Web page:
Officer, neighbor save dog from fire

Officer, neighbor save dog from fireBy BRIAN COSNER

News Review Staff Writer

The black smoke from a Saturday house fire on took on a silver lining when a Ridgecrest Police Department Reserve Officer and a good neighbor rescued an unresponsive dog from the flames. While the mobile home was a total loss, no one was injured and Max the dog – the sole occupant at the time of the fire – made a full recovery.

According to an RPD press release Officers and firefighters from Kern County and China Lake Fire Departments responded to the fire on the 700 block of West Bennett Avenue just after 11 p.m. on Saturday, Sept. 8.

“I was patrolling on the South end of town when I got the call,” said Reserve Officer Micah Lloyd. “I sped over there when I heard the structure was fully engulfed, then I got an update that someone was trapped inside. And about 30 seconds later I hear that there may be multiple people trapped, which obviously ups the level of stress.”

“When I arrived I noticed the fire hadn’t reached the back of the mobile yet. I thought if I could kick open the back door, maybe they were already back there and could get out.”

Lloyd said he attempted to kick in the door, but because of the flexible trailer walls, the door was difficult to kick in.

It was at that point Lloyd was joined by the neighbor from a parallel street, Jorge Toral and his friend Ted Olson.

“It all happened pretty quick,” said Toral. “I had some buddies over and one of them came in and said ‘you’re house is on fire!’ Turns out, it was the house across the street. I heard there could be someone in there so we just tore through their back fence toward the house. I figured we could worry about those consequences later.”

Toral joined Lloyd where they were able to break the door down. Lloyd, followed by Toral and Sgt. Bill Groves then felt his way around inside what he said seemed like a laundry room.

“I touched something and I quickly realized it must have been a large animal,” said Lloyd. “We were able to drag it out, but by that time the smoke was so thick there was no chance we could get back in.”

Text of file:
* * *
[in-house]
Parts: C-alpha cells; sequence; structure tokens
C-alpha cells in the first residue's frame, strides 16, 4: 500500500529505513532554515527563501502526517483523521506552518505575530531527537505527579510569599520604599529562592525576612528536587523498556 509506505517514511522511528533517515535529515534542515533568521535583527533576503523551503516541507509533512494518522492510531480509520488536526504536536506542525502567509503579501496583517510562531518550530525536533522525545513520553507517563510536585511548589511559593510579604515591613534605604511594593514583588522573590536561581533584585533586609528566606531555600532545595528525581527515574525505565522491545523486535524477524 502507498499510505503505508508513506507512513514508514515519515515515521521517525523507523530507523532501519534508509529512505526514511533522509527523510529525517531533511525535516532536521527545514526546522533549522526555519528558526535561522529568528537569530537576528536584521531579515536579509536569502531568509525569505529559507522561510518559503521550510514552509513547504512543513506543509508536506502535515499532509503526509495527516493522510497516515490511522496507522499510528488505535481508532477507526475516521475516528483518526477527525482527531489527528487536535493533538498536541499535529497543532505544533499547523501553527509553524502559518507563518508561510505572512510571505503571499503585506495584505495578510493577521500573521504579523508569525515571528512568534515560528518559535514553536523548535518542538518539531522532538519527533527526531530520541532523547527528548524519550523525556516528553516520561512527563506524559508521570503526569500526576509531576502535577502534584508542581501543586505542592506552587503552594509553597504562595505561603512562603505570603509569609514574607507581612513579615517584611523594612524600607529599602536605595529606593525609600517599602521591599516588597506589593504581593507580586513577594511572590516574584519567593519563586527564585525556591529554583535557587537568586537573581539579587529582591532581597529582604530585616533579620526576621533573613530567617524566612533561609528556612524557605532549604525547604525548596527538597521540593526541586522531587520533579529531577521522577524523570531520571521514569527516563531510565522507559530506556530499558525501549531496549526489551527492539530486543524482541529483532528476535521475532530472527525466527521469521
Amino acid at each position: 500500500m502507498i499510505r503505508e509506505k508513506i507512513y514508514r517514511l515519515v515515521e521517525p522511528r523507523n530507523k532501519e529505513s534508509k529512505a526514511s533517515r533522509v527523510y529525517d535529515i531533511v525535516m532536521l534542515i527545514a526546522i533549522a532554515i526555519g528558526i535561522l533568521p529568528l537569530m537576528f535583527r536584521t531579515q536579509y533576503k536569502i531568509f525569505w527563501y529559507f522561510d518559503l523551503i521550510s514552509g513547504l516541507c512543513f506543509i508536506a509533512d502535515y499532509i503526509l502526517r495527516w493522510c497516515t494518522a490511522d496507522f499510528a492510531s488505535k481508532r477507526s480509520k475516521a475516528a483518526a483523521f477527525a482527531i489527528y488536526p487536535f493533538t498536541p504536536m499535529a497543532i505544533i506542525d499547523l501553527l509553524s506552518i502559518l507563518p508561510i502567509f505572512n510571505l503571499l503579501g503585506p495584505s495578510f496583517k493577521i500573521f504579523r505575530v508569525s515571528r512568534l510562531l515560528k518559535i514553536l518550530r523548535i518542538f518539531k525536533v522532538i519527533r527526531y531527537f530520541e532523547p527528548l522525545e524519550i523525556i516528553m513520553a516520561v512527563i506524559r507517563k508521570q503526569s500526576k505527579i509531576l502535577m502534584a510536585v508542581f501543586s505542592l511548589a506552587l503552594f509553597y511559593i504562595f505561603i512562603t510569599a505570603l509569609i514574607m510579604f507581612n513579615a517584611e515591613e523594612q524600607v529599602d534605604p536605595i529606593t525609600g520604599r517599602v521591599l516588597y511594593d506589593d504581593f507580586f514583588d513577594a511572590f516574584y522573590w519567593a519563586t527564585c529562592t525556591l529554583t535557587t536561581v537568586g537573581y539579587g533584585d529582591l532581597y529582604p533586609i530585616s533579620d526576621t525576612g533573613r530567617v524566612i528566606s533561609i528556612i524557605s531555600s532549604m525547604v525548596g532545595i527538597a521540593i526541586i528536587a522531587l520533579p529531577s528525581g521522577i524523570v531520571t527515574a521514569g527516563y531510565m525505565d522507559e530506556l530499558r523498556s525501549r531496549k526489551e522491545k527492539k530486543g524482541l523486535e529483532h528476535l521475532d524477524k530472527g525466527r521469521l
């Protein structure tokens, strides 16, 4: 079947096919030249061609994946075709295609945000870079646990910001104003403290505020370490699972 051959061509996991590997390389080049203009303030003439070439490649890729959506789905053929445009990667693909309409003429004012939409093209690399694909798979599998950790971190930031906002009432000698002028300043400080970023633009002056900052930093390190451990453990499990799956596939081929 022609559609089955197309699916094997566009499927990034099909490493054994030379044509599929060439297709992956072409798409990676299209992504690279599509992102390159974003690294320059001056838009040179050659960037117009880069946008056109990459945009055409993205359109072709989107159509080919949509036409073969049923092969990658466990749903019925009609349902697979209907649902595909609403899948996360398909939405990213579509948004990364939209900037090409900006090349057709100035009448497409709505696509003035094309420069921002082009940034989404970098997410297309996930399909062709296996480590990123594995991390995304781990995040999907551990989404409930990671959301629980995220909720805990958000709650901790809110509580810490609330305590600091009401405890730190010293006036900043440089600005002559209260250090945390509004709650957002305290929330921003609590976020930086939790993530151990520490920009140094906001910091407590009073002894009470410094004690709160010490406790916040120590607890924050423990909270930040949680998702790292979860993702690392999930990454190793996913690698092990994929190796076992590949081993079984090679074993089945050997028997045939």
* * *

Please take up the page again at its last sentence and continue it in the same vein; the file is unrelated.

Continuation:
Toral said he and his friends saw to the dog, giving it water and rubbing it until it came to a few minutes later.

“Ten minutes later he was walking around like nothing happened,” said Toral.

At that point, the residents had been contacted and friends and neighbors confirmed that no one else had been home.

As a level-1 reserve officer, Lloyd has virtually all the responsibilities of a full-time sworn officer, but works as a volunteer for the department. He spends the rest of his time doing Information Technology work on base, but says he probably volunteers almost as many hours with the RPD as his full-time job.

“I’m glad I was where I was when it happened, and I’m just thankful to serve my community,” he said. “It’s actually a really awesome job. I love what I do.”

“I’ve been here my whole life and this was just one of those times – not a good time – but one of those times I was just around the corner and able to help,” said Toral. “I have a dog and a family. I would just home, God forbid, that if this ever happened to my home, someone would be willing to help.”

Many of the neighbors tried to help save the structure according to Lloyd, but the RPD reminds the public that structure fires are extremely dangerous and without the proper training and equipment available to first responders – would-be rescuers can end up as victims themselves.

“The Ridgecrest Police Department would like to thank Ted Olson, Jorge Toral and the other members of the community that assisted in this incident … but more often than not the best thing to do is to stay a safe distance from the scene,” said the release.

The cause of the fire is reportedly still under investigation.

Details will be reported as they become available.

Pictured: Reserve Officer Micah Lloyd and the rescued dog, Max — Courtesy photo

Story First Published: 2018-09-14